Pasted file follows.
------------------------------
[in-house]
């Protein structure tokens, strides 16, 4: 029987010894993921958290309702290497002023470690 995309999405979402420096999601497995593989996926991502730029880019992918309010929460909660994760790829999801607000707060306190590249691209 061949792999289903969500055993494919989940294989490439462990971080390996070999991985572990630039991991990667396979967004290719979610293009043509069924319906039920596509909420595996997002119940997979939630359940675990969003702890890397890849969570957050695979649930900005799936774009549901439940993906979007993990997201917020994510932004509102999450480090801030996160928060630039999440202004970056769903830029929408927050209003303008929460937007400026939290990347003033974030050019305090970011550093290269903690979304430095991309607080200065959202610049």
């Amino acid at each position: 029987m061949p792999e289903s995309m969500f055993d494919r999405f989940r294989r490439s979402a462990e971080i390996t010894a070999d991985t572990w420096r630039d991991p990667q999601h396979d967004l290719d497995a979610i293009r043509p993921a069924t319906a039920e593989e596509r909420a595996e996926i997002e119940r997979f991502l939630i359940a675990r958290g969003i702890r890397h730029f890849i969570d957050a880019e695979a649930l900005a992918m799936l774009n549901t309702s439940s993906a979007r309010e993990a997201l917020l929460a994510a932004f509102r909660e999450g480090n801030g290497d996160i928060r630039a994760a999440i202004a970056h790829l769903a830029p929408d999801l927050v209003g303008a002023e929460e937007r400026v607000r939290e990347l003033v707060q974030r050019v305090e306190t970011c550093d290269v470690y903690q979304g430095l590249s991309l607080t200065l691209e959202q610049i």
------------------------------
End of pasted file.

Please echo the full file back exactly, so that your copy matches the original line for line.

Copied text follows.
[in-house]
């Protein structure tokens, strides 16, 4: 029987010894993921958290309702290497002023470690 995309999405979402420096999601497995593989996926991502730029880019992918309010929460909660994760790829999801607000707060306190590249691209 061949792999289903969500055993494919989940294989490439462990971080390996070999991985572990630039991991990667396979967004290719979610293009043509069924319906039920596509909420595996997002119940997979939630359940675990969003702890890397890849969570957050695979649930900005799936774009549901439940993906979007993990997201917020994510932004509102999450480090801030996160928060630039999440202004970056769903830029929408927050209003303008929460937007400026939290990347003033974030050019305090970011550093290269903690979304430095991309607080200065959202610049």
């Amino acid at each position: 029987m061949p792999e289903s995309m969500f055993d494919r999405f989940r294989r490439s979402a462990e971080i390996t010894a070999d991985t572990w420096r630039d991991p990667q999601h396979d967004l290719d497995a979610i293009r043509p993921a069924t319906a039920e593989e596509r909420a595996e996926i997002e119940r997979f991502l939630i359940a675990r958290g969003i702890r890397h730029f890849i969570d957050a880019e695979a649930l900005a992918m799936l774009n549901t309702s439940s993906a979007r309010e993990a997201l917020l929460a994510a932004f509102r909660e999450g480090n801030g290497d996160i928060r630039a994760a999440i202004a970056h790829l769903a830029p929408d999801l927050v209003g303008a002023e929460e937007r400026v607000r939290e990347l003033v707060q974030r050019v305090e306190t970011c550093d290269v470690y903690q979304g430095l590249s991309l607080t200065l691209e959202q610049i």